Dietary Melatonin and Omega-3 Fatty Acids Induce Human Cancer Xenograft Regression In Vivo in Rats by Suppressing Linoleic Acid Uptake and Metabolism

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Comparative Medicine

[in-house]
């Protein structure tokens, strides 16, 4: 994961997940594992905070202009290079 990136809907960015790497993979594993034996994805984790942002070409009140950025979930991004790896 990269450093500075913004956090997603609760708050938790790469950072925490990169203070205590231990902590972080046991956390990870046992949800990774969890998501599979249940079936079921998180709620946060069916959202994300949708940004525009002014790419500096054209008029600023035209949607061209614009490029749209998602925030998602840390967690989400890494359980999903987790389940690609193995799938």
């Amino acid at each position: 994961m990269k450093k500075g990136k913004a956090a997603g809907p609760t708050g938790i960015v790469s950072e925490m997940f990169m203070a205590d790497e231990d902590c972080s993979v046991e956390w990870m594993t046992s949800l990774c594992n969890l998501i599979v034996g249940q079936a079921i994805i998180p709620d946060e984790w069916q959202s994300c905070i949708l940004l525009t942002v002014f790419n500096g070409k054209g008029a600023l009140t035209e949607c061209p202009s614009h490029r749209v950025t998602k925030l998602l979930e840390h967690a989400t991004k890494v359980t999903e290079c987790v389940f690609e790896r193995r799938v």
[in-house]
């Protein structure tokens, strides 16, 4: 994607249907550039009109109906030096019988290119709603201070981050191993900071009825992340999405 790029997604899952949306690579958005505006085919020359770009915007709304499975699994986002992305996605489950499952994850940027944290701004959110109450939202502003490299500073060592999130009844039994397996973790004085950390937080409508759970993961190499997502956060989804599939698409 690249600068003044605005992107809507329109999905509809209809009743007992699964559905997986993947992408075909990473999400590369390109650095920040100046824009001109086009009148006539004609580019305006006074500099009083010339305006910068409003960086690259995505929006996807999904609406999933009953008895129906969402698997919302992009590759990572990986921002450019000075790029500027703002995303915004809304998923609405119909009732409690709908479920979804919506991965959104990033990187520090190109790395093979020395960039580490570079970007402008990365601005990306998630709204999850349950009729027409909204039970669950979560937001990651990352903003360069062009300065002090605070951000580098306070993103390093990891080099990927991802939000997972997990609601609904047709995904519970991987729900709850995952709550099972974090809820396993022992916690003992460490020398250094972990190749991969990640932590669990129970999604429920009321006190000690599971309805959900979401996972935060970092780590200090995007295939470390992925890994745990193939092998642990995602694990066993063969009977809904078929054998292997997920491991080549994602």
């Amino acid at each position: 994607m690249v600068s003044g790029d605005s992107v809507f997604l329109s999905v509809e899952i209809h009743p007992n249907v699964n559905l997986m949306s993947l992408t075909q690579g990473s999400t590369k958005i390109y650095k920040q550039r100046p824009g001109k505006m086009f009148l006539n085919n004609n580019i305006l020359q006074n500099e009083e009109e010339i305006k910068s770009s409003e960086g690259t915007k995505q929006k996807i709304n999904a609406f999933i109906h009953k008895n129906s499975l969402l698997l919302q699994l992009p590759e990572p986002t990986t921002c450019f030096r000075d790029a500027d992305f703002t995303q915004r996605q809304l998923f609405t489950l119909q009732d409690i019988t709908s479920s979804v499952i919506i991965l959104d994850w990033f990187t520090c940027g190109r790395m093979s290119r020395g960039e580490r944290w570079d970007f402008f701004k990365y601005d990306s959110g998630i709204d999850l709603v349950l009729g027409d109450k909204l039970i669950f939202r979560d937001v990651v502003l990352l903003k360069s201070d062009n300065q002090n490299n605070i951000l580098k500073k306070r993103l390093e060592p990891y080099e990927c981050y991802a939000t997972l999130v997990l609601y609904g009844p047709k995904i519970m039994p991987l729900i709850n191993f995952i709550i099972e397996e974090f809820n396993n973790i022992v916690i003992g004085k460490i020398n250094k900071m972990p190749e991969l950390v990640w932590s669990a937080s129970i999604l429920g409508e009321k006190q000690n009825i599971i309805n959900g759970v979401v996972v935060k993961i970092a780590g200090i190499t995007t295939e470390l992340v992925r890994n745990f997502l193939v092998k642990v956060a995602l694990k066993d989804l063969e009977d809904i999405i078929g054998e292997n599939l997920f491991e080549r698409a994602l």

Melatonin, the circadian nighttime neurohormone, and eicosapentaenoic acid (EPA) and docosahexaenoic acids (DHA), which are omega-3 fatty acids (FA) found in high concentrations in fish oil (FO) and plants, abrogate the oncogenic effects of linoleic acid (LA), an omega-6 FA, on the growth of rodent tumors and human breast, prostate, and head and neck squamous cell carcinoma (HNSCC) xenografts in vivo. Here we determined and compared the long-term effects of these inhibitory agents on tumor regression and LA uptake and metabolism to the mitogenic agent 13-[S]-hydroxyoctadecadienoic acid (13-[S]-HODE) in human prostate cancer 3 (PC3) and FaDu HNSCC xenografts in tumor-bearing male nude rats. Rats in this study were split into 3 groups and fed one of 2 diets: one diet containing 5% corn oil (CO, high LA), 5% CO oil and melatonin (2 µg/mL) or an alternative diet 5% FO (low LA). Rats whose diet contained melatonin had a faster rate of regression of PC3 prostate cancer xenografts than those receiving the FO diet, while both in the melatonin and FO groups induced the same rate of regression of HNSCC xenografts. The results also demonstrated that dietary intake of melatonin or FO significantly inhibited tumor LA uptake, cAMP content, 13-[S]-HODE formation, [3H]-thymidine incorporation into tumor DNA, and tumor DNA content. Therefore, long-term ingestion of either melatonin or FO can induce regression of PC3 prostate and HNSCC xenografts via a mechanism involving the suppression of LA uptake and metabolism by the tumor cells.

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